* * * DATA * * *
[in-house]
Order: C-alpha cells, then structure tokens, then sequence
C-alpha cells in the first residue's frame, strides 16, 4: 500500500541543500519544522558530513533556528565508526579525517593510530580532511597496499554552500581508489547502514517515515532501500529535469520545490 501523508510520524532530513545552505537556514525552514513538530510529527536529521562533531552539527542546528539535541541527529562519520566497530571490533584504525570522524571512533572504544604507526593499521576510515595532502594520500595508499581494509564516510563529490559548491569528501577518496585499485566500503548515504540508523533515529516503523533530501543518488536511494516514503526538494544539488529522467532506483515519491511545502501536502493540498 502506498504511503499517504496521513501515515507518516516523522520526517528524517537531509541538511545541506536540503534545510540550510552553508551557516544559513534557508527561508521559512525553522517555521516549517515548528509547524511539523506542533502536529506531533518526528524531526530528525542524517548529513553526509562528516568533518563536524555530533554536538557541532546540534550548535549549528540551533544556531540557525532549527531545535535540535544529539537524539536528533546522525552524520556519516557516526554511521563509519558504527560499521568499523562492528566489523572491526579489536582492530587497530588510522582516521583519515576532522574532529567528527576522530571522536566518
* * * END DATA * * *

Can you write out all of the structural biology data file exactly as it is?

[in-house]
Order: C-alpha cells, then structure tokens, then sequence
C-alpha cells in the first residue's frame, strides 16, 4: 500500500541543500519544522558530513533556528565508526579525517593510530580532511597496499554552500581508489547502514517515515532501500529535469520545490 501523508510520524532530513545552505537556514525552514513538530510529527536529521562533531552539527542546528539535541541527529562519520566497530571490533584504525570522524571512533572504544604507526593499521576510515595532502594520500595508499581494509564516510563529490559548491569528501577518496585499485566500503548515504540508523533515529516503523533530501543518488536511494516514503526538494544539488529522467532506483515519491511545502501536502493540498 502506498504511503499517504496521513501515515507518516516523522520526517528524517537531509541538511545541506536540503534545510540550510552553508551557516544559513534557508527561508521559512525553522517555521516549517515548528509547524511539523506542533502536529506531533518526528524531526530528525542524517548529513553526509562528516568533518563536524555530533554536538557541532546540534550548535549549528540551533544556531540557525532549527531545535535540535544529539537524539536528533546522525552524520556519516557516526554511521563509519558504527560499521568499523562492528566489523572491526579489536582492530587497530588510522582516521583519515576532522574532529567528527576522530571522536566518